A well-known tip for relieving period pain is to apply heat to your belly. This can be a hot compress, a homemade hot water bottle or even a hot bath. The heat will relax the muscles in your lower abdomen, reducing period pain. Blood vessels will also be dilated, facilitating blood circulation and oxygen supply and relieving menstrual cramps.

Balanced diet for uterine cramps

Diet plays an essential role in the menstrual cycle, and particularly in relieving pain.

There's a clear link between inflammation and menstrual cramps. So it's a good idea to adopt an anti-inflammatory diet to reduce menstrual pain. Avoid foods that are too fatty, processed and industrialized, too sweet or salty.

Drinks such as alcohol and coffee should also be avoided if you suffer from painful periods.

You can consume, for example:

  • fruit and vegetables
  • sheep's milk or lactose-free dairy products
  • fiber-rich foods
  • whole-grain cereals
  • lentils
  • etc

Making good use of dietary supplements and plants

In addition to diet, dietary supplements can also help relieve menstrual cramps.

Of course, check with your health care professional before taking any dietary supplements.

Here are some dietary supplements that may help relieve your pain:

  • magnesium: if you are deficient in magnesium, your aches and pains may be more severe
  • ginger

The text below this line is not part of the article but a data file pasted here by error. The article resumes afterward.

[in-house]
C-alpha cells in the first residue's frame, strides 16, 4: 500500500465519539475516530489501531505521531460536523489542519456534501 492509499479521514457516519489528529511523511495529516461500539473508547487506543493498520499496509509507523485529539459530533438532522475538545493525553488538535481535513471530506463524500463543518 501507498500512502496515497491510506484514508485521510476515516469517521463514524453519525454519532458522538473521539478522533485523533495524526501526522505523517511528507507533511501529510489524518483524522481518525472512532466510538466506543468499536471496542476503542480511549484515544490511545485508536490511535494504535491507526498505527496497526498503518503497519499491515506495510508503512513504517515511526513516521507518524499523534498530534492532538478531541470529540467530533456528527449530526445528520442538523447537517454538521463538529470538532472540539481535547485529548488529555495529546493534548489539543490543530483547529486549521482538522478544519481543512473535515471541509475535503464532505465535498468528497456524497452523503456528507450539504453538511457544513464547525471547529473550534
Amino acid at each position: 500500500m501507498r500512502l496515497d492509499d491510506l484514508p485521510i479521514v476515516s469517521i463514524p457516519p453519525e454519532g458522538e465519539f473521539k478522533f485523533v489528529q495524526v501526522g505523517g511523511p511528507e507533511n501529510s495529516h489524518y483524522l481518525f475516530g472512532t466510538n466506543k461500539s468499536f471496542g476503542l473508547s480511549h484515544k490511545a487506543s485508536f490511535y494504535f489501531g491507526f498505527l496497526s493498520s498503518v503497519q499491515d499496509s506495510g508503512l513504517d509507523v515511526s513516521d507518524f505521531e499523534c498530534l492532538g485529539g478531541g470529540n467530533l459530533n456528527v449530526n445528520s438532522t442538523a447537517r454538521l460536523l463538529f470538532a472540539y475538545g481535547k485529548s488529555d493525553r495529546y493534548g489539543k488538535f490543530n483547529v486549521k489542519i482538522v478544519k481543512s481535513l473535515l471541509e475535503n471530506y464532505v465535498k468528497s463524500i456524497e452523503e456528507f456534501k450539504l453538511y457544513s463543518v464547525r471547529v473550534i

• vitamin B1
  • vitamin E
  • zinc

Talk to your doctor to find out which supplements will help you cope better with painful periods.

Relax to avoid stress

Stress plays an undeniable role in the increase of stomachaches during menstruation. In fact, some studies show that people under stress are twice as likely to suffer from menstrual cramps.

Several techniques can help you reduce your stress levels and relax, including :

  • meditation
  • yoga
  • sophrology
  • cardiac coherence
  • or simply doing activities that you enjoy and that relax you, such as reading a book, painting, watching a film, going for a walk, etc...

Practice a light sporting activity

Although you might think the opposite, light sport is a very good way of reducing menstrual pain.

Sport stimulates blood circulation, circulating oxygen and reducing menstrual cramps. What's more, when you engage in physical activity, you release endorphins, the feel-good hormone.

Relieving menstrual cramps by making love

Orgasm and sexual activity can help sexual activity can reduce menstrual pain. The contractions associated with orgasm relax the muscles, and the endorphins released by sexual activity relieve pain.

Menstrual cramps FAQ

How can I get rid of menstrual cramps?

There are natural, easy-to-use methods for relieving menstrual cramps, such as hot water bottles, sport and diet. But if the pain persists and gets worse, consult your health care professional: it's not normal to be in so much pain during your period that it disrupts your daily routine.

What calms the pain of menstrual cramps?

There's no miracle solution for every woman, but certain methods, such as exercise, food supplements, medication and diet, can have a positive impact on pain. It's up to you to find out which method suits you best!

You may also like